Source: Ben Blatt, Finding the True Border Between Yankee and Red Sox Nation Using Facebook Data, Harvard Sports Analysis Collective

Connecticut’s place in the broader cultural imagination also reflects its liminal status. In film, Connecticut is usually portrayed as a place of ambivalence, detachment, and opacity (viz. The Ice Storm and The Stepford Wives). Connecticut’s greatest legends are about people who can’t be pinned down: the Leatherman and Nutmegger.

People from the rest of New England often doubt that we’re part of New England at all, and people from New York generally move to Fairfield County suburbs and Litchfield County farms as a form of “escape.” Like other borderlands: Turkey, Tijuana, Tibet, we are both and neither. We are both New York and New England, but we are also neither, which is probably why there’s so little state patriotism here. We are not meant to be a people, but rather a buffer and trading zone between two much stronger peoples. (Another time, I’ll write about how Connecticut people love to hate Connecticut, something not unrelated to the state’s status as a borderland.)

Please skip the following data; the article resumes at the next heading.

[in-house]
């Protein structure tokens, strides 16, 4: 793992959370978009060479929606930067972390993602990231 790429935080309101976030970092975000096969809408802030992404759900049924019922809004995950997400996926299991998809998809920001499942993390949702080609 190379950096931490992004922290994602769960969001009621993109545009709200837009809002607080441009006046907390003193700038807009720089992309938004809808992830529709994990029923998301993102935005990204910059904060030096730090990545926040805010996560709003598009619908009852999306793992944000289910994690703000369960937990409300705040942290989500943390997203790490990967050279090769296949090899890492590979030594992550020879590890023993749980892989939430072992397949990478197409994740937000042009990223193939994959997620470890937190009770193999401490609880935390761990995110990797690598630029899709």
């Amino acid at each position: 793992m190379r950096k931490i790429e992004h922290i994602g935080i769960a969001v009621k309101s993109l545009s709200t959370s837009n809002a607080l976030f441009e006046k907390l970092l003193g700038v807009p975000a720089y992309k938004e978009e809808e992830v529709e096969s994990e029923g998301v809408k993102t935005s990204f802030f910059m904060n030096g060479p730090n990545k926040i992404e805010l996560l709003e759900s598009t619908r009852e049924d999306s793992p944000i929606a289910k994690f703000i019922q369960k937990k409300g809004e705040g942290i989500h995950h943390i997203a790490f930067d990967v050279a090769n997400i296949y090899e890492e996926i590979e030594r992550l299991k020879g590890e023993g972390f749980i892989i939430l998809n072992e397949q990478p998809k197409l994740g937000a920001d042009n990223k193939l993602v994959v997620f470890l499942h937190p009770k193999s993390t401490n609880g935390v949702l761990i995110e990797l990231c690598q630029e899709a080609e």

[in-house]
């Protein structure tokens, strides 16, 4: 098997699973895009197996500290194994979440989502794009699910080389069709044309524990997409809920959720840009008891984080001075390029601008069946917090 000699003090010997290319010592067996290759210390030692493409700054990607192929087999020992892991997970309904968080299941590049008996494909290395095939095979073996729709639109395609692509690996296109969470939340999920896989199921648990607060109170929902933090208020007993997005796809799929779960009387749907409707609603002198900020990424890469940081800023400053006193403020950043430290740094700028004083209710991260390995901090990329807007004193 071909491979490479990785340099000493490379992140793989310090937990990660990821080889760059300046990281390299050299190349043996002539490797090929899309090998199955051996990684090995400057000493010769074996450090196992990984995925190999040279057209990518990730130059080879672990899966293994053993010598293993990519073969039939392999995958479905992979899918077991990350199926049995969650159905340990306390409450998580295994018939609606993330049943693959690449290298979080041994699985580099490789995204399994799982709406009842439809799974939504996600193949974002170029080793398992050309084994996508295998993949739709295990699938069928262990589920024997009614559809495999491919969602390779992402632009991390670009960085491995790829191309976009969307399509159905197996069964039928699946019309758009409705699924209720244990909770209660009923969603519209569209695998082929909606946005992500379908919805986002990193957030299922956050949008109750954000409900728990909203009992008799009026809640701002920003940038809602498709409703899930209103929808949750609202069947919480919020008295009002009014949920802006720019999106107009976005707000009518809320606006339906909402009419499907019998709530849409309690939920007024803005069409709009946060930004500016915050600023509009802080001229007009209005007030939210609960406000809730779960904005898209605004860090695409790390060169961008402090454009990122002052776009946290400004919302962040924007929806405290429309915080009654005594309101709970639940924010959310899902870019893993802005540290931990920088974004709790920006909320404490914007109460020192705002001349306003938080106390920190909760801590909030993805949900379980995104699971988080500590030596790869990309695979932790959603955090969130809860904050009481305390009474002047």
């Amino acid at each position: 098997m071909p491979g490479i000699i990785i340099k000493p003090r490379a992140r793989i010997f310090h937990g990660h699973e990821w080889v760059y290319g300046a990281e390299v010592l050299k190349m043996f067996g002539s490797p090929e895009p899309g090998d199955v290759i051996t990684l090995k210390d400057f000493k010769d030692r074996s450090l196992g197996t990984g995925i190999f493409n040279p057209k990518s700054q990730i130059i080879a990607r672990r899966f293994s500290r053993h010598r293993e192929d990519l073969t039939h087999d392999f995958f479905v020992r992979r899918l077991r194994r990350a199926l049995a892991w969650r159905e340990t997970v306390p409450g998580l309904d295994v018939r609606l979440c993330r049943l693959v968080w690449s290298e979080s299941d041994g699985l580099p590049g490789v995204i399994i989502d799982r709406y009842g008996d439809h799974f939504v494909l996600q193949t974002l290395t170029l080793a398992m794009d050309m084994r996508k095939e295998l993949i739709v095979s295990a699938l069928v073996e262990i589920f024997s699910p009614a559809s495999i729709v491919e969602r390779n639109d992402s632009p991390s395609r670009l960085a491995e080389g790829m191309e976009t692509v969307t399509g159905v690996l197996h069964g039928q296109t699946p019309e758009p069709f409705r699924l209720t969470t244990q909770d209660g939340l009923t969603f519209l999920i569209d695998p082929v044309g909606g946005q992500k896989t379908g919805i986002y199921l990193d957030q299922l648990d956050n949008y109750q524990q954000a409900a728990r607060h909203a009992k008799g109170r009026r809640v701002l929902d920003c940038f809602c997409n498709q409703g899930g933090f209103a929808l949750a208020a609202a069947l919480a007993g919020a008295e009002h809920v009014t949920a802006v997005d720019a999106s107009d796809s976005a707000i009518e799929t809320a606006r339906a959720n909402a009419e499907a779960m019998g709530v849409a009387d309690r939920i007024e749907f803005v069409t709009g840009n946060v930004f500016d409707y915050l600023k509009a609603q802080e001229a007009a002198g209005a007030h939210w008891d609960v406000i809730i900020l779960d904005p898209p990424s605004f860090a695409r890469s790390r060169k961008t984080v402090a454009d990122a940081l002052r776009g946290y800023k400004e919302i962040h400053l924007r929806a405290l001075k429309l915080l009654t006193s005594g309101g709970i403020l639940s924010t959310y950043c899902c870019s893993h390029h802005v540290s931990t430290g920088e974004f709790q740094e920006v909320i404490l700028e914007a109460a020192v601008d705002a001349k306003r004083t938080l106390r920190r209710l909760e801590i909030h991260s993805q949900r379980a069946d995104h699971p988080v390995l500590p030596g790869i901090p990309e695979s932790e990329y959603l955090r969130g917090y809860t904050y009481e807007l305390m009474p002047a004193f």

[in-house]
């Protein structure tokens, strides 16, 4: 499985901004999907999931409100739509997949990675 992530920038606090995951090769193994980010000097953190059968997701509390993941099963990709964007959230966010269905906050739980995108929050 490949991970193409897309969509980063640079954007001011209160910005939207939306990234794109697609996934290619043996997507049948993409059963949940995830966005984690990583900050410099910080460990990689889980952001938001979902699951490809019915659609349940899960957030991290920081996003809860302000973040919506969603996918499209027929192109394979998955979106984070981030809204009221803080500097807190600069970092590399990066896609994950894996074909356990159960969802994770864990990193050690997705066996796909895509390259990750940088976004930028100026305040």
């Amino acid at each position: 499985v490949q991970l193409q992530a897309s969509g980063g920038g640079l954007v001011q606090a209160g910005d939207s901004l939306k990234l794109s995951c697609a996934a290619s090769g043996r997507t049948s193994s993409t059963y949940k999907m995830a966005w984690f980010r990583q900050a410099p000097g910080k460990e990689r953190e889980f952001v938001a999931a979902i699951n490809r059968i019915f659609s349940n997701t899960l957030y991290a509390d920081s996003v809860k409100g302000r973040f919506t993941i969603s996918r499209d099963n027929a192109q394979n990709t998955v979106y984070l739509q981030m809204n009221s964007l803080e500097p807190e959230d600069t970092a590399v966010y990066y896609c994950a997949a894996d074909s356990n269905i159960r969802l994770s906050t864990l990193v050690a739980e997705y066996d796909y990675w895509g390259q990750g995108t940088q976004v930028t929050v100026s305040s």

As I get older I realize that I have always personally felt this way: both and neither. In high school I was both a jock and a nerd, but also neither. Now at work, I’m drawn both to solitary scholarly pursuits and collaborative administrative ones, even though they’re often mutually incompatible and unrewarded. Like Connecticut, I am a borderland, and it suits me just fine.